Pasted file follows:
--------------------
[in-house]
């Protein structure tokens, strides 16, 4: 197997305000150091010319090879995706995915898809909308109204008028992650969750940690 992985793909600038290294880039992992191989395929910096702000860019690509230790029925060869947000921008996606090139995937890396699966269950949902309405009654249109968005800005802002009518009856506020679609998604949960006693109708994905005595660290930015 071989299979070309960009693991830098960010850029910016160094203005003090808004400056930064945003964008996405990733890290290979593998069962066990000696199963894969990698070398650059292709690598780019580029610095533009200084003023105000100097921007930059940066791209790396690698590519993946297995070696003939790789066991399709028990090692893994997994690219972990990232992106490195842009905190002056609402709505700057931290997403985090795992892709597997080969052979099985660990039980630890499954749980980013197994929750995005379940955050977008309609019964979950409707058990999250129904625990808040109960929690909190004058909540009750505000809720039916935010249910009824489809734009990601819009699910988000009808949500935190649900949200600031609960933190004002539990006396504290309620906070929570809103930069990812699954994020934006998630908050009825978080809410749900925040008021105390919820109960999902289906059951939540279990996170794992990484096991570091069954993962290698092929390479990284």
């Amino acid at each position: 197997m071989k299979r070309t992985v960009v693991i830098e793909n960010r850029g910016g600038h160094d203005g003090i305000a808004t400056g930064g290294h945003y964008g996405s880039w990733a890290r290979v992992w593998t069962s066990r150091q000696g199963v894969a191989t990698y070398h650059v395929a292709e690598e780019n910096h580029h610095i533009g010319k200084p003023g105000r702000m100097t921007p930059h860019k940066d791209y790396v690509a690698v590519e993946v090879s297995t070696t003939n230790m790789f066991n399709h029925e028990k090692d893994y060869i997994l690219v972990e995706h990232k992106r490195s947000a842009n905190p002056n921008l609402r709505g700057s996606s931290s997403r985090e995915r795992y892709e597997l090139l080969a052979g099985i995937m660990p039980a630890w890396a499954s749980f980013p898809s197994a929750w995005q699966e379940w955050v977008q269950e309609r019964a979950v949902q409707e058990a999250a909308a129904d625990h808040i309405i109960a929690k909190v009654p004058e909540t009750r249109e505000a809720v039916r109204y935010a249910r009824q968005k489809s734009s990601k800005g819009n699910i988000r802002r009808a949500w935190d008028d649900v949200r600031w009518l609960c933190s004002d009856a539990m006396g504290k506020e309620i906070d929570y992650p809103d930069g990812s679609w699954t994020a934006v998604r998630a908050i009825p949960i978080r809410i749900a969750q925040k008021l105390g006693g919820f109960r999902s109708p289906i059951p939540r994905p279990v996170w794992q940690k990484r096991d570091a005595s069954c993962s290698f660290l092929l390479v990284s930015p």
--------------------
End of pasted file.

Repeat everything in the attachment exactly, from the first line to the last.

[in-house]
């Protein structure tokens, strides 16, 4: 197997305000150091010319090879995706995915898809909308109204008028992650969750940690 992985793909600038290294880039992992191989395929910096702000860019690509230790029925060869947000921008996606090139995937890396699966269950949902309405009654249109968005800005802002009518009856506020679609998604949960006693109708994905005595660290930015 071989299979070309960009693991830098960010850029910016160094203005003090808004400056930064945003964008996405990733890290290979593998069962066990000696199963894969990698070398650059292709690598780019580029610095533009200084003023105000100097921007930059940066791209790396690698590519993946297995070696003939790789066991399709028990090692893994997994690219972990990232992106490195842009905190002056609402709505700057931290997403985090795992892709597997080969052979099985660990039980630890499954749980980013197994929750995005379940955050977008309609019964979950409707058990999250129904625990808040109960929690909190004058909540009750505000809720039916935010249910009824489809734009990601819009699910988000009808949500935190649900949200600031609960933190004002539990006396504290309620906070929570809103930069990812699954994020934006998630908050009825978080809410749900925040008021105390919820109960999902289906059951939540279990996170794992990484096991570091069954993962290698092929390479990284």
């Amino acid at each position: 197997m071989k299979r070309t992985v960009v693991i830098e793909n960010r850029g910016g600038h160094d203005g003090i305000a808004t400056g930064g290294h945003y964008g996405s880039w990733a890290r290979v992992w593998t069962s066990r150091q000696g199963v894969a191989t990698y070398h650059v395929a292709e690598e780019n910096h580029h610095i533009g010319k200084p003023g105000r702000m100097t921007p930059h860019k940066d791209y790396v690509a690698v590519e993946v090879s297995t070696t003939n230790m790789f066991n399709h029925e028990k090692d893994y060869i997994l690219v972990e995706h990232k992106r490195s947000a842009n905190p002056n921008l609402r709505g700057s996606s931290s997403r985090e995915r795992y892709e597997l090139l080969a052979g099985i995937m660990p039980a630890w890396a499954s749980f980013p898809s197994a929750w995005q699966e379940w955050v977008q269950e309609r019964a979950v949902q409707e058990a999250a909308a129904d625990h808040i309405i109960a929690k909190v009654p004058e909540t009750r249109e505000a809720v039916r109204y935010a249910r009824q968005k489809s734009s990601k800005g819009n699910i988000r802002r009808a949500w935190d008028d649900v949200r600031w009518l609960c933190s004002d009856a539990m006396g504290k506020e309620i906070d929570y992650p809103d930069g990812s679609w699954t994020a934006v998604r998630a908050i009825p949960i978080r809410i749900a969750q925040k008021l105390g006693g919820f109960r999902s109708p289906i059951p939540r994905p279990v996170w794992q940690k990484r096991d570091a005595s069954c993962s290698f660290l092929l390479v990284s930015p």